Pincus was born in 1903 and had attended Cornell University. He later taught at Harvard, where he began research on the sexual physiology of mammals. In 1934 Pincus accomplished in-vitro fertilization of rabbits. Pincus' achievement was not heralded as a scientific achievement, instead he was considered a mad scientist, this is due largely to the publication of Brave New World shortly before. Pincus was denied tenure at Harvard and became desperate to find work, until a friend offered him a lab position at Clark University. In 1953, two years after first meeting Sanger, she approached Pincus with wealthy heiress Katherine McCormick to attempt to convince him to try to create a new form of birth control.
    McCormick was born in 1875 and grew up in a wealthy Chicago family. Breaking convention, she attended the Massachusetts Institute of Technology receiving a bachelor's degree in biology. After graduating, she married Stanley McCormick, a wealthy heir to a large fortune. Only two years after being married, however, Stanley McCormick developed schizophrenia and suffered from severe dementia. At this time it was believed that schizophrenia was hereditary, so Katherine McCormick vowed never to have children. She became an advocate for women's rights, where she met Margaret Sanger. McCormick's husband died in 1947, leaving her in control of a vast estate. Sanger helped convince her to invest in female contraception pills, bringing her to meet with Pincus.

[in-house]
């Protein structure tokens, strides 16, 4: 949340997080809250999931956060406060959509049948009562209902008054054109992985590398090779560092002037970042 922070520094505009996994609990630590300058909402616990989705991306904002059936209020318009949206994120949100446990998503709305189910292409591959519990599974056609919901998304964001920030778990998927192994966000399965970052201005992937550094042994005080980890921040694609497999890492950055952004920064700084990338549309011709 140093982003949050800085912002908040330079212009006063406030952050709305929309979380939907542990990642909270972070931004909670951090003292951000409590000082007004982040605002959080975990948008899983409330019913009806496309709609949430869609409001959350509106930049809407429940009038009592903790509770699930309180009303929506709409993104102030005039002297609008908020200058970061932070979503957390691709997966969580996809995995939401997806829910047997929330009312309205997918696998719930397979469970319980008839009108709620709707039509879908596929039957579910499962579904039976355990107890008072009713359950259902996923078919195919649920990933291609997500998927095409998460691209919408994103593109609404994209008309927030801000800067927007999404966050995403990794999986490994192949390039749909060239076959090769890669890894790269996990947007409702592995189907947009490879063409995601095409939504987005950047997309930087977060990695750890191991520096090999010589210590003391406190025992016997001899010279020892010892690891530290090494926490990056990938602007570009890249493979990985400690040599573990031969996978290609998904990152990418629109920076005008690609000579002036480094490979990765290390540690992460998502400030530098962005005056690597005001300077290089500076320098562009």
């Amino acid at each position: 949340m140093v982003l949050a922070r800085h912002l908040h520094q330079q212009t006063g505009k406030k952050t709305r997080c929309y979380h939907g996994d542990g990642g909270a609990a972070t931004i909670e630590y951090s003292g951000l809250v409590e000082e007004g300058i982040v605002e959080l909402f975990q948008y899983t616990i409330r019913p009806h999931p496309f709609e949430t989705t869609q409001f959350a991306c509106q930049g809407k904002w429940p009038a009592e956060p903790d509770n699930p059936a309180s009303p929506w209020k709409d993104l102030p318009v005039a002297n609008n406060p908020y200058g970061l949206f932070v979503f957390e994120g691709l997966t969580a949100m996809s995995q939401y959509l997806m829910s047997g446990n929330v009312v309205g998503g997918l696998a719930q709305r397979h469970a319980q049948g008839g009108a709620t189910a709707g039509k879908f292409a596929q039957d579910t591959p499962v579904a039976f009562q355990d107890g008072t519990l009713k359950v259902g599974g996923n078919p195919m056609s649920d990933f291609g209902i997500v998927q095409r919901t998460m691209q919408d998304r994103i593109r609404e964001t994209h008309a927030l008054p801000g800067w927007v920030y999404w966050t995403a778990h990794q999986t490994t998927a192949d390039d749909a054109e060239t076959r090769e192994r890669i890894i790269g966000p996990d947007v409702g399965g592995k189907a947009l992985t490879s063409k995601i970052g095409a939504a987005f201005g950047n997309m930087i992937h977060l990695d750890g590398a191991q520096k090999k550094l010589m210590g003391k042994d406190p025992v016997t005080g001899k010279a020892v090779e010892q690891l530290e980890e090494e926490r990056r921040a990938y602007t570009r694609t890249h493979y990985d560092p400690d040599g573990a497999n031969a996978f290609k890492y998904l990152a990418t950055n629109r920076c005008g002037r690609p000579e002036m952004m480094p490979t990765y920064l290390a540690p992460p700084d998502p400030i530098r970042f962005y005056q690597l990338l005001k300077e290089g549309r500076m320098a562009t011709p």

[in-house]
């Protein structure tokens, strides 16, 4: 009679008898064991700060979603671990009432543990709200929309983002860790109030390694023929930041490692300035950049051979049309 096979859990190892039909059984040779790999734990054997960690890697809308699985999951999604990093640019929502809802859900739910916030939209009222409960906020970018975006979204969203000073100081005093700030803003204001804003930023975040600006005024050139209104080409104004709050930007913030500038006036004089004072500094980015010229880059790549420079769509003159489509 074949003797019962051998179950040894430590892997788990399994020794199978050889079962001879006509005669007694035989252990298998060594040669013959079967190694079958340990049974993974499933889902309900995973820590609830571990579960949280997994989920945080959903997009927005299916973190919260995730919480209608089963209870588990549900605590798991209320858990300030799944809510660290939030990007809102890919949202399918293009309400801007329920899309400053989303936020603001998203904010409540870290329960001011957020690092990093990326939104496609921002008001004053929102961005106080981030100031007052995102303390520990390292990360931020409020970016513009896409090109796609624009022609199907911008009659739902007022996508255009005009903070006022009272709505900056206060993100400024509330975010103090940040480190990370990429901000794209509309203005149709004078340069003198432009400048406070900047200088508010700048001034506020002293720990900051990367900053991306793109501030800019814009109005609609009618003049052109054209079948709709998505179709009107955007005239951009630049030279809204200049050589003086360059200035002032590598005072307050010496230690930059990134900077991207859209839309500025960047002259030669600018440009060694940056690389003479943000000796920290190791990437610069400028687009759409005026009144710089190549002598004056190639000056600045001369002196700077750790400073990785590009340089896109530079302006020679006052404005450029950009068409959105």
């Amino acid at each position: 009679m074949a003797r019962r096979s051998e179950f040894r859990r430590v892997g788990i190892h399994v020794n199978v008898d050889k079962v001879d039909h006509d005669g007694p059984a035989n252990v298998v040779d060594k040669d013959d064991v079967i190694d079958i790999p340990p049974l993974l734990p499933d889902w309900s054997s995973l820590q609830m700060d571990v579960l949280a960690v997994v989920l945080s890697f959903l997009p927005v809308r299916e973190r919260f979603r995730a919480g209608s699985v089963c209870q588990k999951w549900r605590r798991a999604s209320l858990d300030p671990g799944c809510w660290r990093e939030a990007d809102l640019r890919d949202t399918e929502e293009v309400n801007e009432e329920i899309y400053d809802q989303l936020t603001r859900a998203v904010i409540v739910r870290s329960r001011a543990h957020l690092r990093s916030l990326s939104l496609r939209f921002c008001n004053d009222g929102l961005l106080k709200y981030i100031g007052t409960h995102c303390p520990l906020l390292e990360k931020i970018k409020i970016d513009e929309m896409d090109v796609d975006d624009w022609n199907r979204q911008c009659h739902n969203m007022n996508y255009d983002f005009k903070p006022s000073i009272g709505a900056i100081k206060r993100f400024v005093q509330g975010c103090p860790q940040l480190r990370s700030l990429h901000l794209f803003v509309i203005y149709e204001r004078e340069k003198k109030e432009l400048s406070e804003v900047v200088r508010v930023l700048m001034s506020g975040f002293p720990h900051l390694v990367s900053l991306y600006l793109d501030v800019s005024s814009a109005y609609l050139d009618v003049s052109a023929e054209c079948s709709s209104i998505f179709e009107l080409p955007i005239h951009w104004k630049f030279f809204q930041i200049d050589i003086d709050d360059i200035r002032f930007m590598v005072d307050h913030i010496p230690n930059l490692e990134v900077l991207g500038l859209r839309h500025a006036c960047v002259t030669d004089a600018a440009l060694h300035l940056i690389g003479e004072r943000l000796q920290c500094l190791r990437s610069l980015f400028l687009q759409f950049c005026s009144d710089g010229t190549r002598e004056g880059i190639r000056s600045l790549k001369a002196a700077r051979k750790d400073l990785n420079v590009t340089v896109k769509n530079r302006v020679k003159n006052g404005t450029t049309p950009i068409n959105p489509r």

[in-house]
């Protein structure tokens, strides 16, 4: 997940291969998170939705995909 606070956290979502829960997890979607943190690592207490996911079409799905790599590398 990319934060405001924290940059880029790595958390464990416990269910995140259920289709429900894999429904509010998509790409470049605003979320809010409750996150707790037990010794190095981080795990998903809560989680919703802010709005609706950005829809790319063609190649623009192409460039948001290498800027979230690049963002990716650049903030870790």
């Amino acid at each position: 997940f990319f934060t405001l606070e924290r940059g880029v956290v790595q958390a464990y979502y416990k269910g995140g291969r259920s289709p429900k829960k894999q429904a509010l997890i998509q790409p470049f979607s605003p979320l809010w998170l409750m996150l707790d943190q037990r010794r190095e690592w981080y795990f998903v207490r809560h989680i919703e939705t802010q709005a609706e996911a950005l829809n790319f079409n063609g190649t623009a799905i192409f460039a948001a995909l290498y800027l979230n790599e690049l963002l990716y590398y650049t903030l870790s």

By this point, Pincus had already discovered that progesterone works as an anti-ovulent, and now, with proper funding, he was able to fully pursue the work. However, Pincus needed to conduct human trials and therefore convinced Dr. John Rock to use his thriving fertility clinic to start trials. Rock was a devout Catholic, who supported the right of married women to use contraception. The results of the tests were conclusive showing that synthetic progesterone was effective as a form of birth control. However large scale trials were needed, and both doctors were beginning to be more restricted by laws against human testing and contraception, so Puerto Rico became the site of large scale testing in 1956. In the same year, Pincus in conjunction with pharmaceutical giant Searle submitted Enovid as the first oral contraceptive. In 1957, the FDA approved Enovid, but only for help solving menstrual problems in women. By 1959, nearly half a million women are taking Enovid for "menstrual problems," and just a year later the pill is cleared as a form of birth control.